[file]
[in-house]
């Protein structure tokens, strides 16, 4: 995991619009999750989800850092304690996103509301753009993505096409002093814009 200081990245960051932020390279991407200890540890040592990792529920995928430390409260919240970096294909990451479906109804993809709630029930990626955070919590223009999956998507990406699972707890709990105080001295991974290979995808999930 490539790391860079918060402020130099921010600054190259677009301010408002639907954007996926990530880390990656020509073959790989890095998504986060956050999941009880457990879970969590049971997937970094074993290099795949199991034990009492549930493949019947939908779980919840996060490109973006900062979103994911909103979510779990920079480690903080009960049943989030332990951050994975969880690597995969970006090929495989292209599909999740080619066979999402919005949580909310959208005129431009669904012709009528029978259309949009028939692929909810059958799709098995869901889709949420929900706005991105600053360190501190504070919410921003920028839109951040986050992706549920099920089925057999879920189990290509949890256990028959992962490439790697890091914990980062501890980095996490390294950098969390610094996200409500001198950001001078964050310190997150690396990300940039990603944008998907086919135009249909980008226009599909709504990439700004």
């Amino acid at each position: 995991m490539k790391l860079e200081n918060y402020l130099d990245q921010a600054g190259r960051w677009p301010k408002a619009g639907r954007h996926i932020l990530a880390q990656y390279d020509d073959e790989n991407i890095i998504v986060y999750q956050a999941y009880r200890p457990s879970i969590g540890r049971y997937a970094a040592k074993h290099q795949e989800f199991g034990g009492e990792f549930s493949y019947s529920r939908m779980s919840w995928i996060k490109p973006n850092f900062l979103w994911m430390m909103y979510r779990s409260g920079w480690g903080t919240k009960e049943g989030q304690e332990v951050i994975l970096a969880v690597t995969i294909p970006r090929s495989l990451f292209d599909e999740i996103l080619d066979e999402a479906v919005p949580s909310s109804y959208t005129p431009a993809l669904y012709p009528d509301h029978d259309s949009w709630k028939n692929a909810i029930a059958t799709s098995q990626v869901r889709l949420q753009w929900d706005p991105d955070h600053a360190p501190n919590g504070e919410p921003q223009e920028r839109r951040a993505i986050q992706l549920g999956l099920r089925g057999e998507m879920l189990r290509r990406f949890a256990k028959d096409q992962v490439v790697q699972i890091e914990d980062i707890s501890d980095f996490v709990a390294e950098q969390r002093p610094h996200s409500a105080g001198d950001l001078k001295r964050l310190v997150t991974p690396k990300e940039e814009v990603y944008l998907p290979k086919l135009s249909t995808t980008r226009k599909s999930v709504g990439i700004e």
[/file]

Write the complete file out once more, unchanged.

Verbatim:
[in-house]
């Protein structure tokens, strides 16, 4: 995991619009999750989800850092304690996103509301753009993505096409002093814009 200081990245960051932020390279991407200890540890040592990792529920995928430390409260919240970096294909990451479906109804993809709630029930990626955070919590223009999956998507990406699972707890709990105080001295991974290979995808999930 490539790391860079918060402020130099921010600054190259677009301010408002639907954007996926990530880390990656020509073959790989890095998504986060956050999941009880457990879970969590049971997937970094074993290099795949199991034990009492549930493949019947939908779980919840996060490109973006900062979103994911909103979510779990920079480690903080009960049943989030332990951050994975969880690597995969970006090929495989292209599909999740080619066979999402919005949580909310959208005129431009669904012709009528029978259309949009028939692929909810059958799709098995869901889709949420929900706005991105600053360190501190504070919410921003920028839109951040986050992706549920099920089925057999879920189990290509949890256990028959992962490439790697890091914990980062501890980095996490390294950098969390610094996200409500001198950001001078964050310190997150690396990300940039990603944008998907086919135009249909980008226009599909709504990439700004």
């Amino acid at each position: 995991m490539k790391l860079e200081n918060y402020l130099d990245q921010a600054g190259r960051w677009p301010k408002a619009g639907r954007h996926i932020l990530a880390q990656y390279d020509d073959e790989n991407i890095i998504v986060y999750q956050a999941y009880r200890p457990s879970i969590g540890r049971y997937a970094a040592k074993h290099q795949e989800f199991g034990g009492e990792f549930s493949y019947s529920r939908m779980s919840w995928i996060k490109p973006n850092f900062l979103w994911m430390m909103y979510r779990s409260g920079w480690g903080t919240k009960e049943g989030q304690e332990v951050i994975l970096a969880v690597t995969i294909p970006r090929s495989l990451f292209d599909e999740i996103l080619d066979e999402a479906v919005p949580s909310s109804y959208t005129p431009a993809l669904y012709p009528d509301h029978d259309s949009w709630k028939n692929a909810i029930a059958t799709s098995q990626v869901r889709l949420q753009w929900d706005p991105d955070h600053a360190p501190n919590g504070e919410p921003q223009e920028r839109r951040a993505i986050q992706l549920g999956l099920r089925g057999e998507m879920l189990r290509r990406f949890a256990k028959d096409q992962v490439v790697q699972i890091e914990d980062i707890s501890d980095f996490v709990a390294e950098q969390r002093p610094h996200s409500a105080g001198d950001l001078k001295r964050l310190v997150t991974p690396k990300e940039e814009v990603y944008l998907p290979k086919l135009s249909t995808t980008r226009k599909s999930v709504g990439i700004e």